This paper investigates the natural convection heat transfer performance in a complex-wavy-wall cavity filled with power-law fluid. In performing the simulations, the continuity, Cauchy momentum and energy equations are solved subject to the Boussinesq approximation using a finite volume method. The simulations focus specifically on the effects of the flow behavior index in the power-law model and the Rayleigh number on the flow streamlines, isothermal contours and mean Nusselt number within the cavity. The results show that pseudoplastic fluids have a better heat transfer performance than Newtonian or dilatant fluids. Moreover, it is shown that for Rayleigh numbers greater than Ra=103, the mean Nusselt number has a significantly increase as the flow behavior index is decreased.

Paper Detail
1340
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4
16389
Numerical Investigation into Mixing Performance of Electrokinetically-Driven Power-Law Fluids in Microchannel with Patterned Trapezoid Blocks
Abstract:

The study investigates the mixing performance of electrokinetically-driven power-law fluids in a microchannel containing patterned trapezoid blocks. The effects of the geometry parameters of the patterned trapezoid blocks and the flow behavior index in the power-law model on the mixing efficiency within the microchannel are explored. The results show that the mixing efficiency can be improved by increasing the width of the blocks and extending the length of upper surface of the blocks. In addition, the results show that the mixing efficiency increases with an increasing flow behavior index. Furthermore, it is shown that a heterogeneous patterning of the zeta potential on the upper surfaces of the trapezoid blocks prompts the formation of local flow recirculations, and therefore improves the mixing efficiency. Consequently, it is shown that the mixing performance improves with an increasing magnitude of the heterogeneous surface zeta potential.

Paper Detail
1017
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3
3609
Influence of Heat Transfer on Stability of Newtonian and Non-Newtonian Extending Films
Abstract:

The stability of Newtonian and Non-Newtonian extending films under local or global heating or cooling conditions are considered. The thickness-averaged mass, momentum and energy equations with convective and radiative heat transfer are derived, both for Newtonian and non-Newtonian fluids (Maxwell, PTT and Giesekus models considered). The stability of the system is explored using either eigenvalue analysis or transient simulations. The results showed that the influence of heating and cooling on stability strongly depends on the magnitude of the Peclet number. Examples of stabilization or destabilization of heating or cooling are shown for Pe<< 1, and Pe = O(1) cases, for Newtonian and non-Newtonian flows.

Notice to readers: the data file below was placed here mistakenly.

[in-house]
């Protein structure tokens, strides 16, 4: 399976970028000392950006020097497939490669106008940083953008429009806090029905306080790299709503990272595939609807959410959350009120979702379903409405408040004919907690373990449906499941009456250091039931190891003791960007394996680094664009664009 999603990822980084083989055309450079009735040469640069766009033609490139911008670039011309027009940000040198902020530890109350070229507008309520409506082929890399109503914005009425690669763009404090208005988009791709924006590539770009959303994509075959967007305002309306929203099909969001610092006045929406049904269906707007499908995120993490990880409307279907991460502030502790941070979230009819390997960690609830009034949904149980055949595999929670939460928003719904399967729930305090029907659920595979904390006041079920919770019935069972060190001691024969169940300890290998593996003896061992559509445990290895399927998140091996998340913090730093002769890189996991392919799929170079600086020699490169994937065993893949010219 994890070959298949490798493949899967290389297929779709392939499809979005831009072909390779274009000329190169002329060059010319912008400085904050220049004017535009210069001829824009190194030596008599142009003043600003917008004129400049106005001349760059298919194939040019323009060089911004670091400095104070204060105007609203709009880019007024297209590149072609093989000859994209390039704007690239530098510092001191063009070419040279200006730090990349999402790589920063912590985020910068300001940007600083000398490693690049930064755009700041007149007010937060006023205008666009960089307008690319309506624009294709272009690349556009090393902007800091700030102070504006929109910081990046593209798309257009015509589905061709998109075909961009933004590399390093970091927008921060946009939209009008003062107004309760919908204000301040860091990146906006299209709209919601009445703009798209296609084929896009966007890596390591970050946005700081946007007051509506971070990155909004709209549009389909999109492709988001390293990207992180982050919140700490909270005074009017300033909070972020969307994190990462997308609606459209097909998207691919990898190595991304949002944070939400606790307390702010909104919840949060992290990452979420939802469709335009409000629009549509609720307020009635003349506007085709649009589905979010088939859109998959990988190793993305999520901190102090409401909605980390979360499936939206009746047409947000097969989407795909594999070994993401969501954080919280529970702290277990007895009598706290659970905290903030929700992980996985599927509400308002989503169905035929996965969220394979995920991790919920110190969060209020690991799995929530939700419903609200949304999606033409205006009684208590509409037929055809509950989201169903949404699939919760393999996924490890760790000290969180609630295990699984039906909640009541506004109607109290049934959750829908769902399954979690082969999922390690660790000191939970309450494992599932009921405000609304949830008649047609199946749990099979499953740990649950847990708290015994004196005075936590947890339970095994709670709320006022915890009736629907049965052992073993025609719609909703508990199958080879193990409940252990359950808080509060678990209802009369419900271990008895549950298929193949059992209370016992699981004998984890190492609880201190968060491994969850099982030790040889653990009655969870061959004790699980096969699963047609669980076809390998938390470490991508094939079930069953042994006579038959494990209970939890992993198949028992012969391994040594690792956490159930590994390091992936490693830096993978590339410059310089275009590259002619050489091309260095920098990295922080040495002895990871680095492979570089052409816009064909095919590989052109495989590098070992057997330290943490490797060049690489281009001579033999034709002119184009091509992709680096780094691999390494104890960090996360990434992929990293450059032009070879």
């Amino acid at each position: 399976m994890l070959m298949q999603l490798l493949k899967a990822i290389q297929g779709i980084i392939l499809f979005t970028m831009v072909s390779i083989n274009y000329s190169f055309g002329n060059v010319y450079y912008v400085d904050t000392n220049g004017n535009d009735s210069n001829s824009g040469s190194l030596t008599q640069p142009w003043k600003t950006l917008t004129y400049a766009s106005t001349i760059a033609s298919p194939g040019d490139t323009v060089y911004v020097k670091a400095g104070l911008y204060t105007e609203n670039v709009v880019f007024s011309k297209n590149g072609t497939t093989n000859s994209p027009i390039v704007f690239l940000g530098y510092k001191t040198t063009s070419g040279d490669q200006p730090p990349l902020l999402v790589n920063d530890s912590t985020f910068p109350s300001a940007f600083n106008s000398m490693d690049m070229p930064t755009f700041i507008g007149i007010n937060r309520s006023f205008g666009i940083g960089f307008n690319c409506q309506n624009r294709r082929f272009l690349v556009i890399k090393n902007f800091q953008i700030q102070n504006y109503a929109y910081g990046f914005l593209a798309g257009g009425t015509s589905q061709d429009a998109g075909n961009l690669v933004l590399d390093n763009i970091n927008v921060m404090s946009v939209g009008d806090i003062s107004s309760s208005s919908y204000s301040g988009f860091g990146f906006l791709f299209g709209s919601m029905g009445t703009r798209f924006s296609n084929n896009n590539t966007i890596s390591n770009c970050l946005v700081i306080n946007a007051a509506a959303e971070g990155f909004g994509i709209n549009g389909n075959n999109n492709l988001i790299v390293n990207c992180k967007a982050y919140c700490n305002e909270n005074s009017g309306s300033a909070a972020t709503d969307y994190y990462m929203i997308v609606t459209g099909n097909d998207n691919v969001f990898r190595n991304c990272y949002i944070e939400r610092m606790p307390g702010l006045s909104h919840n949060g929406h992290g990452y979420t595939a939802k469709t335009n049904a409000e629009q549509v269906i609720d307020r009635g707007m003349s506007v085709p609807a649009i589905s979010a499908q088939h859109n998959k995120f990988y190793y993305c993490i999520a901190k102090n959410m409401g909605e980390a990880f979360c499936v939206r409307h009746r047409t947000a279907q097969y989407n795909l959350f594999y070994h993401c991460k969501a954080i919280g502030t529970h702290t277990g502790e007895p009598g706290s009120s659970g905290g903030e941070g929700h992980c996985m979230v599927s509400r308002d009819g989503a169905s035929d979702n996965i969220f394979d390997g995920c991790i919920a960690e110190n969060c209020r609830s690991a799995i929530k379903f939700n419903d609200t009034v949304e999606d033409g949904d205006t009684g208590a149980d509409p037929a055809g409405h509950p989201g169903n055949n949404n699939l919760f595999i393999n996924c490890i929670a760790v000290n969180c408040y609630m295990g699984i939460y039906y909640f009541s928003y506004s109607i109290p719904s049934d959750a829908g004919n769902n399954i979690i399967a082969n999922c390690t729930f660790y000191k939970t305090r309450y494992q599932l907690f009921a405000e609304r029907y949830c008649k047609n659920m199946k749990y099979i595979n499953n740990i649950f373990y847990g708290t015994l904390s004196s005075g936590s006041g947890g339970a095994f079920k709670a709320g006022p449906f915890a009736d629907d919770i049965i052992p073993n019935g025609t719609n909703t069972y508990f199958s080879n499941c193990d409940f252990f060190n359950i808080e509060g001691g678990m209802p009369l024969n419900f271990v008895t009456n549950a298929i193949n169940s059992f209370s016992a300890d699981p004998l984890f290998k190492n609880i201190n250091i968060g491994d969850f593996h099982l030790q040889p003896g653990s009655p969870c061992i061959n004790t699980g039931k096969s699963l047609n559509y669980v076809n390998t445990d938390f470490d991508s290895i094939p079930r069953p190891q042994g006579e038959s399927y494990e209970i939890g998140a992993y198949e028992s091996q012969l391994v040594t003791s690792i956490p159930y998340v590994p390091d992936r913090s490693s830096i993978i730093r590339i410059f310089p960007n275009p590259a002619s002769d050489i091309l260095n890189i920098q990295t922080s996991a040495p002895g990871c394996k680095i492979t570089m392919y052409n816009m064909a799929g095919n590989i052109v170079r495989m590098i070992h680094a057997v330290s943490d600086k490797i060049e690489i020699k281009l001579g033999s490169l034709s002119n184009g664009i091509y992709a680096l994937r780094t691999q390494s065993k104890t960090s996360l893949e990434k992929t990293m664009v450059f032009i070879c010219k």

Paper Detail
1066
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2
4504
CFD Simulation of Non-Newtonian Fluid Flow in Arterial Stenoses with Surface Irregularities
Authors:
Abstract:
CFD simulations are carried out in arterial stenoses with 48 % areal occlusion. Non-newtonian fluid model is selected for the blood flow as the same problem has been solved before with Newtonian fluid model. Studies on flow resistance with the presence of surface irregularities are carried out. Investigations are also performed on the pressure drop at various Reynolds numbers. The present study revealed that the pressure drop across a stenosed artery is practically unaffected by surface irregularities at low Reynolds numbers, while flow features are observed and discussed at higher Reynolds numbers.
Paper Detail
3340
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1
8412
Finite Element Modeling of Rotating Mixing of Toothpaste
Abstract:

The objective of this research is to examine the shear thinning behaviour of mixing flow of non-Newtonian fluid like toothpaste in the dissolution container with rotating stirrer. The problem under investigation is related to the chemical industry. Mixing of fluid is performed in a cylindrical container with rotating stirrer, where stirrer is eccentrically placed on the lid of the container. For the simulation purpose the associated motion of the fluid is considered as revolving of the container, with stick stirrer. For numerical prediction, a time-stepping finite element algorithm in a cylindrical polar coordinate system is adopted based on semi-implicit Taylor-Galerkin/pressure-correction scheme. Numerical solutions are obtained for non-Newtonian fluids employing power law model. Variations with power law index have been analysed, with respect to the flow structure and pressure drop.

Paper Detail
1614